In addition to bad karma and possibly being banned by Amazon, there is a financial reason that authors shouldn’t do this. It will often backfire. When similar books do well, it helps other similar books through Customers Also Bought associations and other marketing. Readers usually buy a few similar books at a time. Doing anything to hurt similar books may turn out to be bad for future sales. (For a fourth reason, it also brands the author’s image negatively, and branding is a very important part of marketing for indie authors. Looking professional is a necessity.)
I totally agree Chris.
Reblogged this on The Wandering Barefoot Editor and commented:
I like how Chris put branding into another perspective using Karma. It puts a new light on marketing for self-publishers,
Thank you. 🙂
Building a strong author brand and projecting a professional image is essential for success over the long run. But sadly, however, I rarely see many self-publishers who focus on building a solid foundation and author brand. All too often, it’s only about the book–that ONE book–, or giving it away for free and then complaining about low sales figures, or about gaming the system (lying to potential customers, creating a false sense of popularity, etc.) only in an attempt boost sales, as though character, integrity, and reputation no longer matter.
That’s not true of all self-publishers, but the many who resort to such tactics make the rest of us look bad. Many will say that the cream rises to the top, but that’s only when the cup isn’t already full; otherwise, the cream rises, rolls over the side, and plummets to the ground. But I digress.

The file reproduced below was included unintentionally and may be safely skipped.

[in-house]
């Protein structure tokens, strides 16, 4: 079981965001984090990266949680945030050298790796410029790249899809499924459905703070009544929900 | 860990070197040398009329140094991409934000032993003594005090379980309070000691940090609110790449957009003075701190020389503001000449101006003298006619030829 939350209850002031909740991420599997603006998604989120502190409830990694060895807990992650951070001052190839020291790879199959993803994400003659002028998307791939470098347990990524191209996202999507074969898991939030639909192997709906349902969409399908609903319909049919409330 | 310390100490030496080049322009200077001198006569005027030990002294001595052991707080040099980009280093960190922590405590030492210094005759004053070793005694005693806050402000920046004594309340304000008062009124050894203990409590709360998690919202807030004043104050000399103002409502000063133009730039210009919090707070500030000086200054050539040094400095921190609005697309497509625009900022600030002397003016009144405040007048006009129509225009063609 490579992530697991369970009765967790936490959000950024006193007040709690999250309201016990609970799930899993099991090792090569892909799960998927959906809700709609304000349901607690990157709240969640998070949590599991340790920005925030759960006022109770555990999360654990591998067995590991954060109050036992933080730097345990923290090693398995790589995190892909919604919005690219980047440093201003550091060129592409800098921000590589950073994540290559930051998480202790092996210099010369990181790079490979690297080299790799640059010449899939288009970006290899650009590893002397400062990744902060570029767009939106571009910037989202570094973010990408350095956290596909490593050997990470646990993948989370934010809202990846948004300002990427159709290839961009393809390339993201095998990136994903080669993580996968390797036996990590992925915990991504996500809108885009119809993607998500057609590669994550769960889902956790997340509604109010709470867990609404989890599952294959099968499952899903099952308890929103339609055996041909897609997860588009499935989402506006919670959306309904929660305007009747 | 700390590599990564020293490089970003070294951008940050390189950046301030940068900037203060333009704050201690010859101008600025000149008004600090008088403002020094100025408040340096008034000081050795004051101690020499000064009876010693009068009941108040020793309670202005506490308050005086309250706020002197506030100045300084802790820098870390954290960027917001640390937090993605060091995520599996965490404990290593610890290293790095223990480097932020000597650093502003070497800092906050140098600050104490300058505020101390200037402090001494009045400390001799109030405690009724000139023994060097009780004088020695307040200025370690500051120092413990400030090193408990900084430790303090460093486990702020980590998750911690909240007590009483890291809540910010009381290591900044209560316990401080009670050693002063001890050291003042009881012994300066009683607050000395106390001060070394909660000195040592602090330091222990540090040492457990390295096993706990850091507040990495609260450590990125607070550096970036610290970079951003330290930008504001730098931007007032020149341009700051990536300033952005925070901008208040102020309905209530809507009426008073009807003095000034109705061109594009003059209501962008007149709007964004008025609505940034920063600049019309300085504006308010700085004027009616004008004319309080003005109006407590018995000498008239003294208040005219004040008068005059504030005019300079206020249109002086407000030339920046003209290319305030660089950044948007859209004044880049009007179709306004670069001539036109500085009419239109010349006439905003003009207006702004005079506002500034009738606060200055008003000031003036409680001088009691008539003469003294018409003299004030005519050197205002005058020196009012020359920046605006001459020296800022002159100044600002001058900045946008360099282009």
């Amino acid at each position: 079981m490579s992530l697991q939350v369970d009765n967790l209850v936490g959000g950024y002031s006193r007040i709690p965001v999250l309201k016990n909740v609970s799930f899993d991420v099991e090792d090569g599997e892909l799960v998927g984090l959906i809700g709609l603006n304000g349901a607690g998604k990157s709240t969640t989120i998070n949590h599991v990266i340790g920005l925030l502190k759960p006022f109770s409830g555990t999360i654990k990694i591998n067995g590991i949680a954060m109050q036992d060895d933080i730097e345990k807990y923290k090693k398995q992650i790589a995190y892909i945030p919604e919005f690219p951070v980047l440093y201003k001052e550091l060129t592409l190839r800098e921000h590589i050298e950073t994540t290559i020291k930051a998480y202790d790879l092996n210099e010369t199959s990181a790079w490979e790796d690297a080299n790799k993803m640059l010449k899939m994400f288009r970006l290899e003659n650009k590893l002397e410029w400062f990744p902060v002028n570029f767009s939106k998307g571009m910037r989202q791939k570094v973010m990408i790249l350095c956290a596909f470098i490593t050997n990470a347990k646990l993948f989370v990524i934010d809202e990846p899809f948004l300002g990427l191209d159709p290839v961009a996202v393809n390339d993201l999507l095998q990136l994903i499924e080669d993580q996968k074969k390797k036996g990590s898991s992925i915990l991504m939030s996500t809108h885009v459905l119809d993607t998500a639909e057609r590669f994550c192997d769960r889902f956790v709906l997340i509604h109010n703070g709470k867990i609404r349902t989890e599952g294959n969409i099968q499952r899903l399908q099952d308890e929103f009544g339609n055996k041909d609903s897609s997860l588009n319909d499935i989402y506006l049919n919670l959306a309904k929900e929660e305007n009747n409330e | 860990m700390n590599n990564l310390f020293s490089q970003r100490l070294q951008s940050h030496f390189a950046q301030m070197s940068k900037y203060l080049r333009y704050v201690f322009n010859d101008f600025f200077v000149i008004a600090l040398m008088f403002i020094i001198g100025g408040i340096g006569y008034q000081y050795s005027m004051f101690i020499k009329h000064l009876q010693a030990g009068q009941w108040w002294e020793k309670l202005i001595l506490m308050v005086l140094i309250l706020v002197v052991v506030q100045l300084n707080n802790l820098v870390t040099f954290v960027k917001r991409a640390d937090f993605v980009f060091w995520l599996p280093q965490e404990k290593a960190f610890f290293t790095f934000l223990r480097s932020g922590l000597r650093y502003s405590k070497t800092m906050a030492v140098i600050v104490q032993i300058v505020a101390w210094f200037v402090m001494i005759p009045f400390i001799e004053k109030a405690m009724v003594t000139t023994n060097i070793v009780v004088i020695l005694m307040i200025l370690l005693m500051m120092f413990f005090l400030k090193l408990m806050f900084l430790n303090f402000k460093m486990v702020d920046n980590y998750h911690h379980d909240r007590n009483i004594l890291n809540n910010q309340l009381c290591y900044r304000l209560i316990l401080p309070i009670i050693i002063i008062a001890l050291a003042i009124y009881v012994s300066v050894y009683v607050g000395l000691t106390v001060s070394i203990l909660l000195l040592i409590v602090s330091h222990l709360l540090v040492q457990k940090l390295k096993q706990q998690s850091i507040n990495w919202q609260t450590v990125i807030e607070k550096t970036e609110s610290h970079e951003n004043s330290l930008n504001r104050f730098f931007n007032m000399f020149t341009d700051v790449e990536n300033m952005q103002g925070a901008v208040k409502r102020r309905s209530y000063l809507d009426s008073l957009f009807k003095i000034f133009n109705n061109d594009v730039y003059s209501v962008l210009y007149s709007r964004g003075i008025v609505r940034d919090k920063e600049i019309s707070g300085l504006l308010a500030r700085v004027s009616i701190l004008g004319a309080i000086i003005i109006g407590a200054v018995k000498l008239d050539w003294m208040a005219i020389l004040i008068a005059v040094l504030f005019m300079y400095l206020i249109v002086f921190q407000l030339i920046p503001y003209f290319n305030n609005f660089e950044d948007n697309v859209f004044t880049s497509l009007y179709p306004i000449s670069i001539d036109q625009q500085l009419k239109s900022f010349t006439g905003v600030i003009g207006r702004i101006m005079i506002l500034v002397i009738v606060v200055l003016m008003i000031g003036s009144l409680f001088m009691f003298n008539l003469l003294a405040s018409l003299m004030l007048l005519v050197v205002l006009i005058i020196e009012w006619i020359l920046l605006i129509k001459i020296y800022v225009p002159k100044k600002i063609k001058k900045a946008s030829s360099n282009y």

The reason why so many legacy-published books show the author’s name in a bigger typeface than the book’s title, is because those authors–a few of them–have built their “author brands.” When a brand is successfully built, people buy the author rather than the book. The fact that they know about, love, and can relate to the author, takes precedence over what he/she has written lately. Jane Q. Author, who has built a strong brand, releases a book. People automatically buy it because…. Jane Q. Author wrote it. Along the way, over many years, Jane Q. Author has worked hard to build her author brand, develop credibility, and project a professional image.
One of the best things a self-publisher can do in terms of building a brand, is to support, and even align with, other self-published authors of like mind, character, experience, and persuasion. I’ve made a few such alliances, and the results have been great and opened many doors. Legitimate self-publishers supporting other legitimate self-publishers not only builds personal author brand, but also builds the larger, “Self-Publishing” brand. There’s a lot more to it, but I’m out of time, so I’ll shut up for now. 🙂
Pat, thank you for sharing these good ideas. 🙂 Your suggestions of striving to build a strong brand, professionally, of the author and not just one book, and building relations with like-minded authors are very good.
I’m discovering more mildly and moderately successful indie authors who achieve this professionally, and this helps me see some positive branding for indies at large. People are too aware of some of the negative tactics practiced by some, but the more they hear about positive successes, the more this may help a little to offset the negative.